Superportraits

Caricatures and Recognition

By Gillian Rhodes

© 1997 – Psychology Press

184 pages

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Paperback: 9781138877078
pub: 2015-06-24
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Hardback: 9780863773983
pub: 1997-02-27
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About the Book

As Nixon's unpopularity increased during Watergate, his nose and jowls grew to impossible proportions in published caricatures. Yet the caricatures remained instantly recognizable. Caricatures can even be superportraits, with the paradoxical quality of being more like the face than the face itself.

How can we recognize such distorted images? Do caricatures derive their power from some special property of a face recognition system or from some more general property of recognition systems? What kind of mental representations and recognition processes make caricatures so effective? What can the power of caricatures tell us about recognition?

In seeking to answer these questions, the author assembles clues from a variety of sources: the invention and development of caricatures by artists, the exploitation of extreme signals in animal communication systems, and studies of how humans, other animals and connectionist recognition systems respond to caricatures.

Several conclusions emerge. The power of caricatures is ubiquitous. Caricatures can be superportraits for humans, other animals and computer recognition systems. They are effective for a variety of stimuli, not just faces. They are effective whether objects are mentally represented as deviations from a norm or average member of the class, or as absolute feature values on a set of dimensions. Exaggeration of crucial norm-deviation features, distinctiveness, and resemblance to caricatured memory traces are all potential sources of the power of caricature.

Superportraits will be of interest to students of cognitive psychology, perception, the visual arts and animal behavior.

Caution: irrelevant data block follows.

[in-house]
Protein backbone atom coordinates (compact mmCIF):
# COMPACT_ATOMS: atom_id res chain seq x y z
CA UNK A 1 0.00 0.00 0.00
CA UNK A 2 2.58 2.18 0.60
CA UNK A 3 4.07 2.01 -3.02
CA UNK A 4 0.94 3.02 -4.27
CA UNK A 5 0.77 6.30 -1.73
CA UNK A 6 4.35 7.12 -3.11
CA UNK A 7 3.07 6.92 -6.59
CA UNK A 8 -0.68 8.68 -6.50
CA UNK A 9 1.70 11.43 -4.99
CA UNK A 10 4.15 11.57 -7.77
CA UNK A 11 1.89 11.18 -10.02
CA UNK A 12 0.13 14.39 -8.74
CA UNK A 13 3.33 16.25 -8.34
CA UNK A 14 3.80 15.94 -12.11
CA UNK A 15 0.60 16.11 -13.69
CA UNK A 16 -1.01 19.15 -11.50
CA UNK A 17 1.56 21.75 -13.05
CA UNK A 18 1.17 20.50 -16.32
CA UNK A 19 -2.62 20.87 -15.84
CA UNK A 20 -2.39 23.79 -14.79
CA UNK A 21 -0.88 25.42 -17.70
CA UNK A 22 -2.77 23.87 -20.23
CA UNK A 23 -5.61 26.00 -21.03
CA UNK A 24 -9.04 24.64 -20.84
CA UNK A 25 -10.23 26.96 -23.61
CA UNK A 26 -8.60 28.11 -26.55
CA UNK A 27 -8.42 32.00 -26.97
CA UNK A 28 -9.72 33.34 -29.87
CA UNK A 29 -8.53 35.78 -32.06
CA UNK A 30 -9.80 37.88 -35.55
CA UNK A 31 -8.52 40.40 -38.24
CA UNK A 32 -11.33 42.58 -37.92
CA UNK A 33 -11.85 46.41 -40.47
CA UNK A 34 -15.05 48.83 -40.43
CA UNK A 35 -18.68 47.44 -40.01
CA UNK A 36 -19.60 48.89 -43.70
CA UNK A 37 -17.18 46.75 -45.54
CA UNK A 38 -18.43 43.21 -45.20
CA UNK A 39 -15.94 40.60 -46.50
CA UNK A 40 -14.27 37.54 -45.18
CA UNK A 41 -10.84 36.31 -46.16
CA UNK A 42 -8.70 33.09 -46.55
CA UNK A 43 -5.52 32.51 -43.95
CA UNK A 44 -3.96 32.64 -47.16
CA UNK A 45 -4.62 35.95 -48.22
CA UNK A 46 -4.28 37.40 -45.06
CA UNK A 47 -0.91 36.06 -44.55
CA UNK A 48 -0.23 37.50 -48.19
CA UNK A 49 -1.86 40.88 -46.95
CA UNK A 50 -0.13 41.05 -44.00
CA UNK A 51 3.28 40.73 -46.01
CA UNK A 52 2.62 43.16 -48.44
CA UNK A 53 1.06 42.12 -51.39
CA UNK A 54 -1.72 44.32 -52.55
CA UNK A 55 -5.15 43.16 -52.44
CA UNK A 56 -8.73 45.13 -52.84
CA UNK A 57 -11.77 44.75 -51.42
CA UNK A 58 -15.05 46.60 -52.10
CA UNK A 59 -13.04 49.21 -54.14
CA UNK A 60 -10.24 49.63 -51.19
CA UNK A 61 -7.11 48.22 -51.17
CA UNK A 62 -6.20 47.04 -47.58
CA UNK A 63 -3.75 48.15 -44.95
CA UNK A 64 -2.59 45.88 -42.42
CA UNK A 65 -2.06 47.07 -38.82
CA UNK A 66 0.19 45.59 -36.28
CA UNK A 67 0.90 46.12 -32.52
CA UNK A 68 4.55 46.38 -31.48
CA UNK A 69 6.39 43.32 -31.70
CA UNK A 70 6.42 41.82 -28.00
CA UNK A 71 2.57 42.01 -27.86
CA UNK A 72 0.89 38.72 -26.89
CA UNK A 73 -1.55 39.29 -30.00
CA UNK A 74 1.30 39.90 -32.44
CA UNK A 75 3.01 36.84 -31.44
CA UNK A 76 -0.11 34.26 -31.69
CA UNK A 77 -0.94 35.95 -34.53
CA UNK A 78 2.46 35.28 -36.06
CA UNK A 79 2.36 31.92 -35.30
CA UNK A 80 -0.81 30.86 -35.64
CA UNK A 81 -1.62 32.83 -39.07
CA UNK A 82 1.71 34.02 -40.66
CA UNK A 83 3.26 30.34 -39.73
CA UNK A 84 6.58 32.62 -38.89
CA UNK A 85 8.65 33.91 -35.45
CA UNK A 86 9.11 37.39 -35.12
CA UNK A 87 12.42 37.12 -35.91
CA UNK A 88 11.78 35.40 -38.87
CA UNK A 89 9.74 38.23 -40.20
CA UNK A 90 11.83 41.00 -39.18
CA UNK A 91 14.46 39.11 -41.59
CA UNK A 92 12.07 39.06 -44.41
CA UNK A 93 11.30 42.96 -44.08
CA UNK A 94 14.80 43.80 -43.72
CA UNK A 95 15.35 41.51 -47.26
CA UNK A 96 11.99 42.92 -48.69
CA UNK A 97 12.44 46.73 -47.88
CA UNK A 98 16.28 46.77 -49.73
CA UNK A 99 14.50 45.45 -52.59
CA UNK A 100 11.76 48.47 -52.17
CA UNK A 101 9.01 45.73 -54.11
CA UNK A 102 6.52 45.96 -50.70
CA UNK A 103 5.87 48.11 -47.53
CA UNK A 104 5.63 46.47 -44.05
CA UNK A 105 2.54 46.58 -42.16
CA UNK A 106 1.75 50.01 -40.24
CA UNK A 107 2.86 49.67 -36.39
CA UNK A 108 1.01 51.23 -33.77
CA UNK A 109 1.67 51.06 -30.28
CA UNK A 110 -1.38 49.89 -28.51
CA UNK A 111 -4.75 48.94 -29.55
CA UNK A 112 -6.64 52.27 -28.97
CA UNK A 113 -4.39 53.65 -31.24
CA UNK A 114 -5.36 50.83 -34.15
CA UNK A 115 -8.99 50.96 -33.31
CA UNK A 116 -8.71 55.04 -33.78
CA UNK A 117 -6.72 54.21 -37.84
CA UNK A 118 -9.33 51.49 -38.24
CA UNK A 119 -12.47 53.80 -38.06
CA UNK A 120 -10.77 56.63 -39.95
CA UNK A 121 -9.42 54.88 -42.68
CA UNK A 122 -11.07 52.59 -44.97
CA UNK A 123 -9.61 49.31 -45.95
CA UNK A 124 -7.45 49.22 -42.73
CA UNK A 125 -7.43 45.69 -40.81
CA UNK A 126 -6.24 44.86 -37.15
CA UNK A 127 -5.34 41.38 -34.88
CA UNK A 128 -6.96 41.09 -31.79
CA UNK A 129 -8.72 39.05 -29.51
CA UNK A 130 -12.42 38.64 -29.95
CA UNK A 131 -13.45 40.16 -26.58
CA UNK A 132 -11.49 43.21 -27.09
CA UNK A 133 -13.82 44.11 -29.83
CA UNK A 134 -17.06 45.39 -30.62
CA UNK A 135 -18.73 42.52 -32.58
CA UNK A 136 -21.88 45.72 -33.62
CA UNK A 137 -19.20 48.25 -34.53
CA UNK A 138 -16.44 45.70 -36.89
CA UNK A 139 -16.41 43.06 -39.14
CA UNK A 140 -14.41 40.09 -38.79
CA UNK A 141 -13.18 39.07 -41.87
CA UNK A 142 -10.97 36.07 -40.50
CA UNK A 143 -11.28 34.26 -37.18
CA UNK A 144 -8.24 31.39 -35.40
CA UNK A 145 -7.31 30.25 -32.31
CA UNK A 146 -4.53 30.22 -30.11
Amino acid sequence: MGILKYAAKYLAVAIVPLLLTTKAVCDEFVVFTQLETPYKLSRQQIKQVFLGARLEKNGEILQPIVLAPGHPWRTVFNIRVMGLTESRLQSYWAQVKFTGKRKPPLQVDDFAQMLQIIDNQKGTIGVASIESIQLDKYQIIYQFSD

About the Series

Essays in Cognitive Psychology

Essays in Cognitive Psychology is designed to meet the need for rapid publication of brief volumes in cognitive psychology.

Primary topics include perception, movement and action, attention, memory, mental representation, language and problem solving.

Furthermore, the series seeks to define cognitive psychology in its broadest sense, encompassing all topics either informed by, or informing, the study of mental processes. As such, it covers a wide range of subjects including computational approaches to cognition, cognitive neuroscience, social cognition, and cognitive development, as well as areas more traditionally defined as cognitive psychology.

Each volume in the series makes a conceptual contribution to the topic by reviewing and synthesizing the existing research literature, by advancing theory in the area, or by some combination of these missions.

The principal aim is that authors provide an overview of their own highly successful research program in an area.

Volumes also include an assessment of current knowledge and identification of possible future trends in research.

Each book is a self-contained unit supplying the advanced reader with a well-structured review of the work described and evaluated.

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Subject Categories

BISAC Subject Codes/Headings:
PSY008000
PSYCHOLOGY / Cognitive Psychology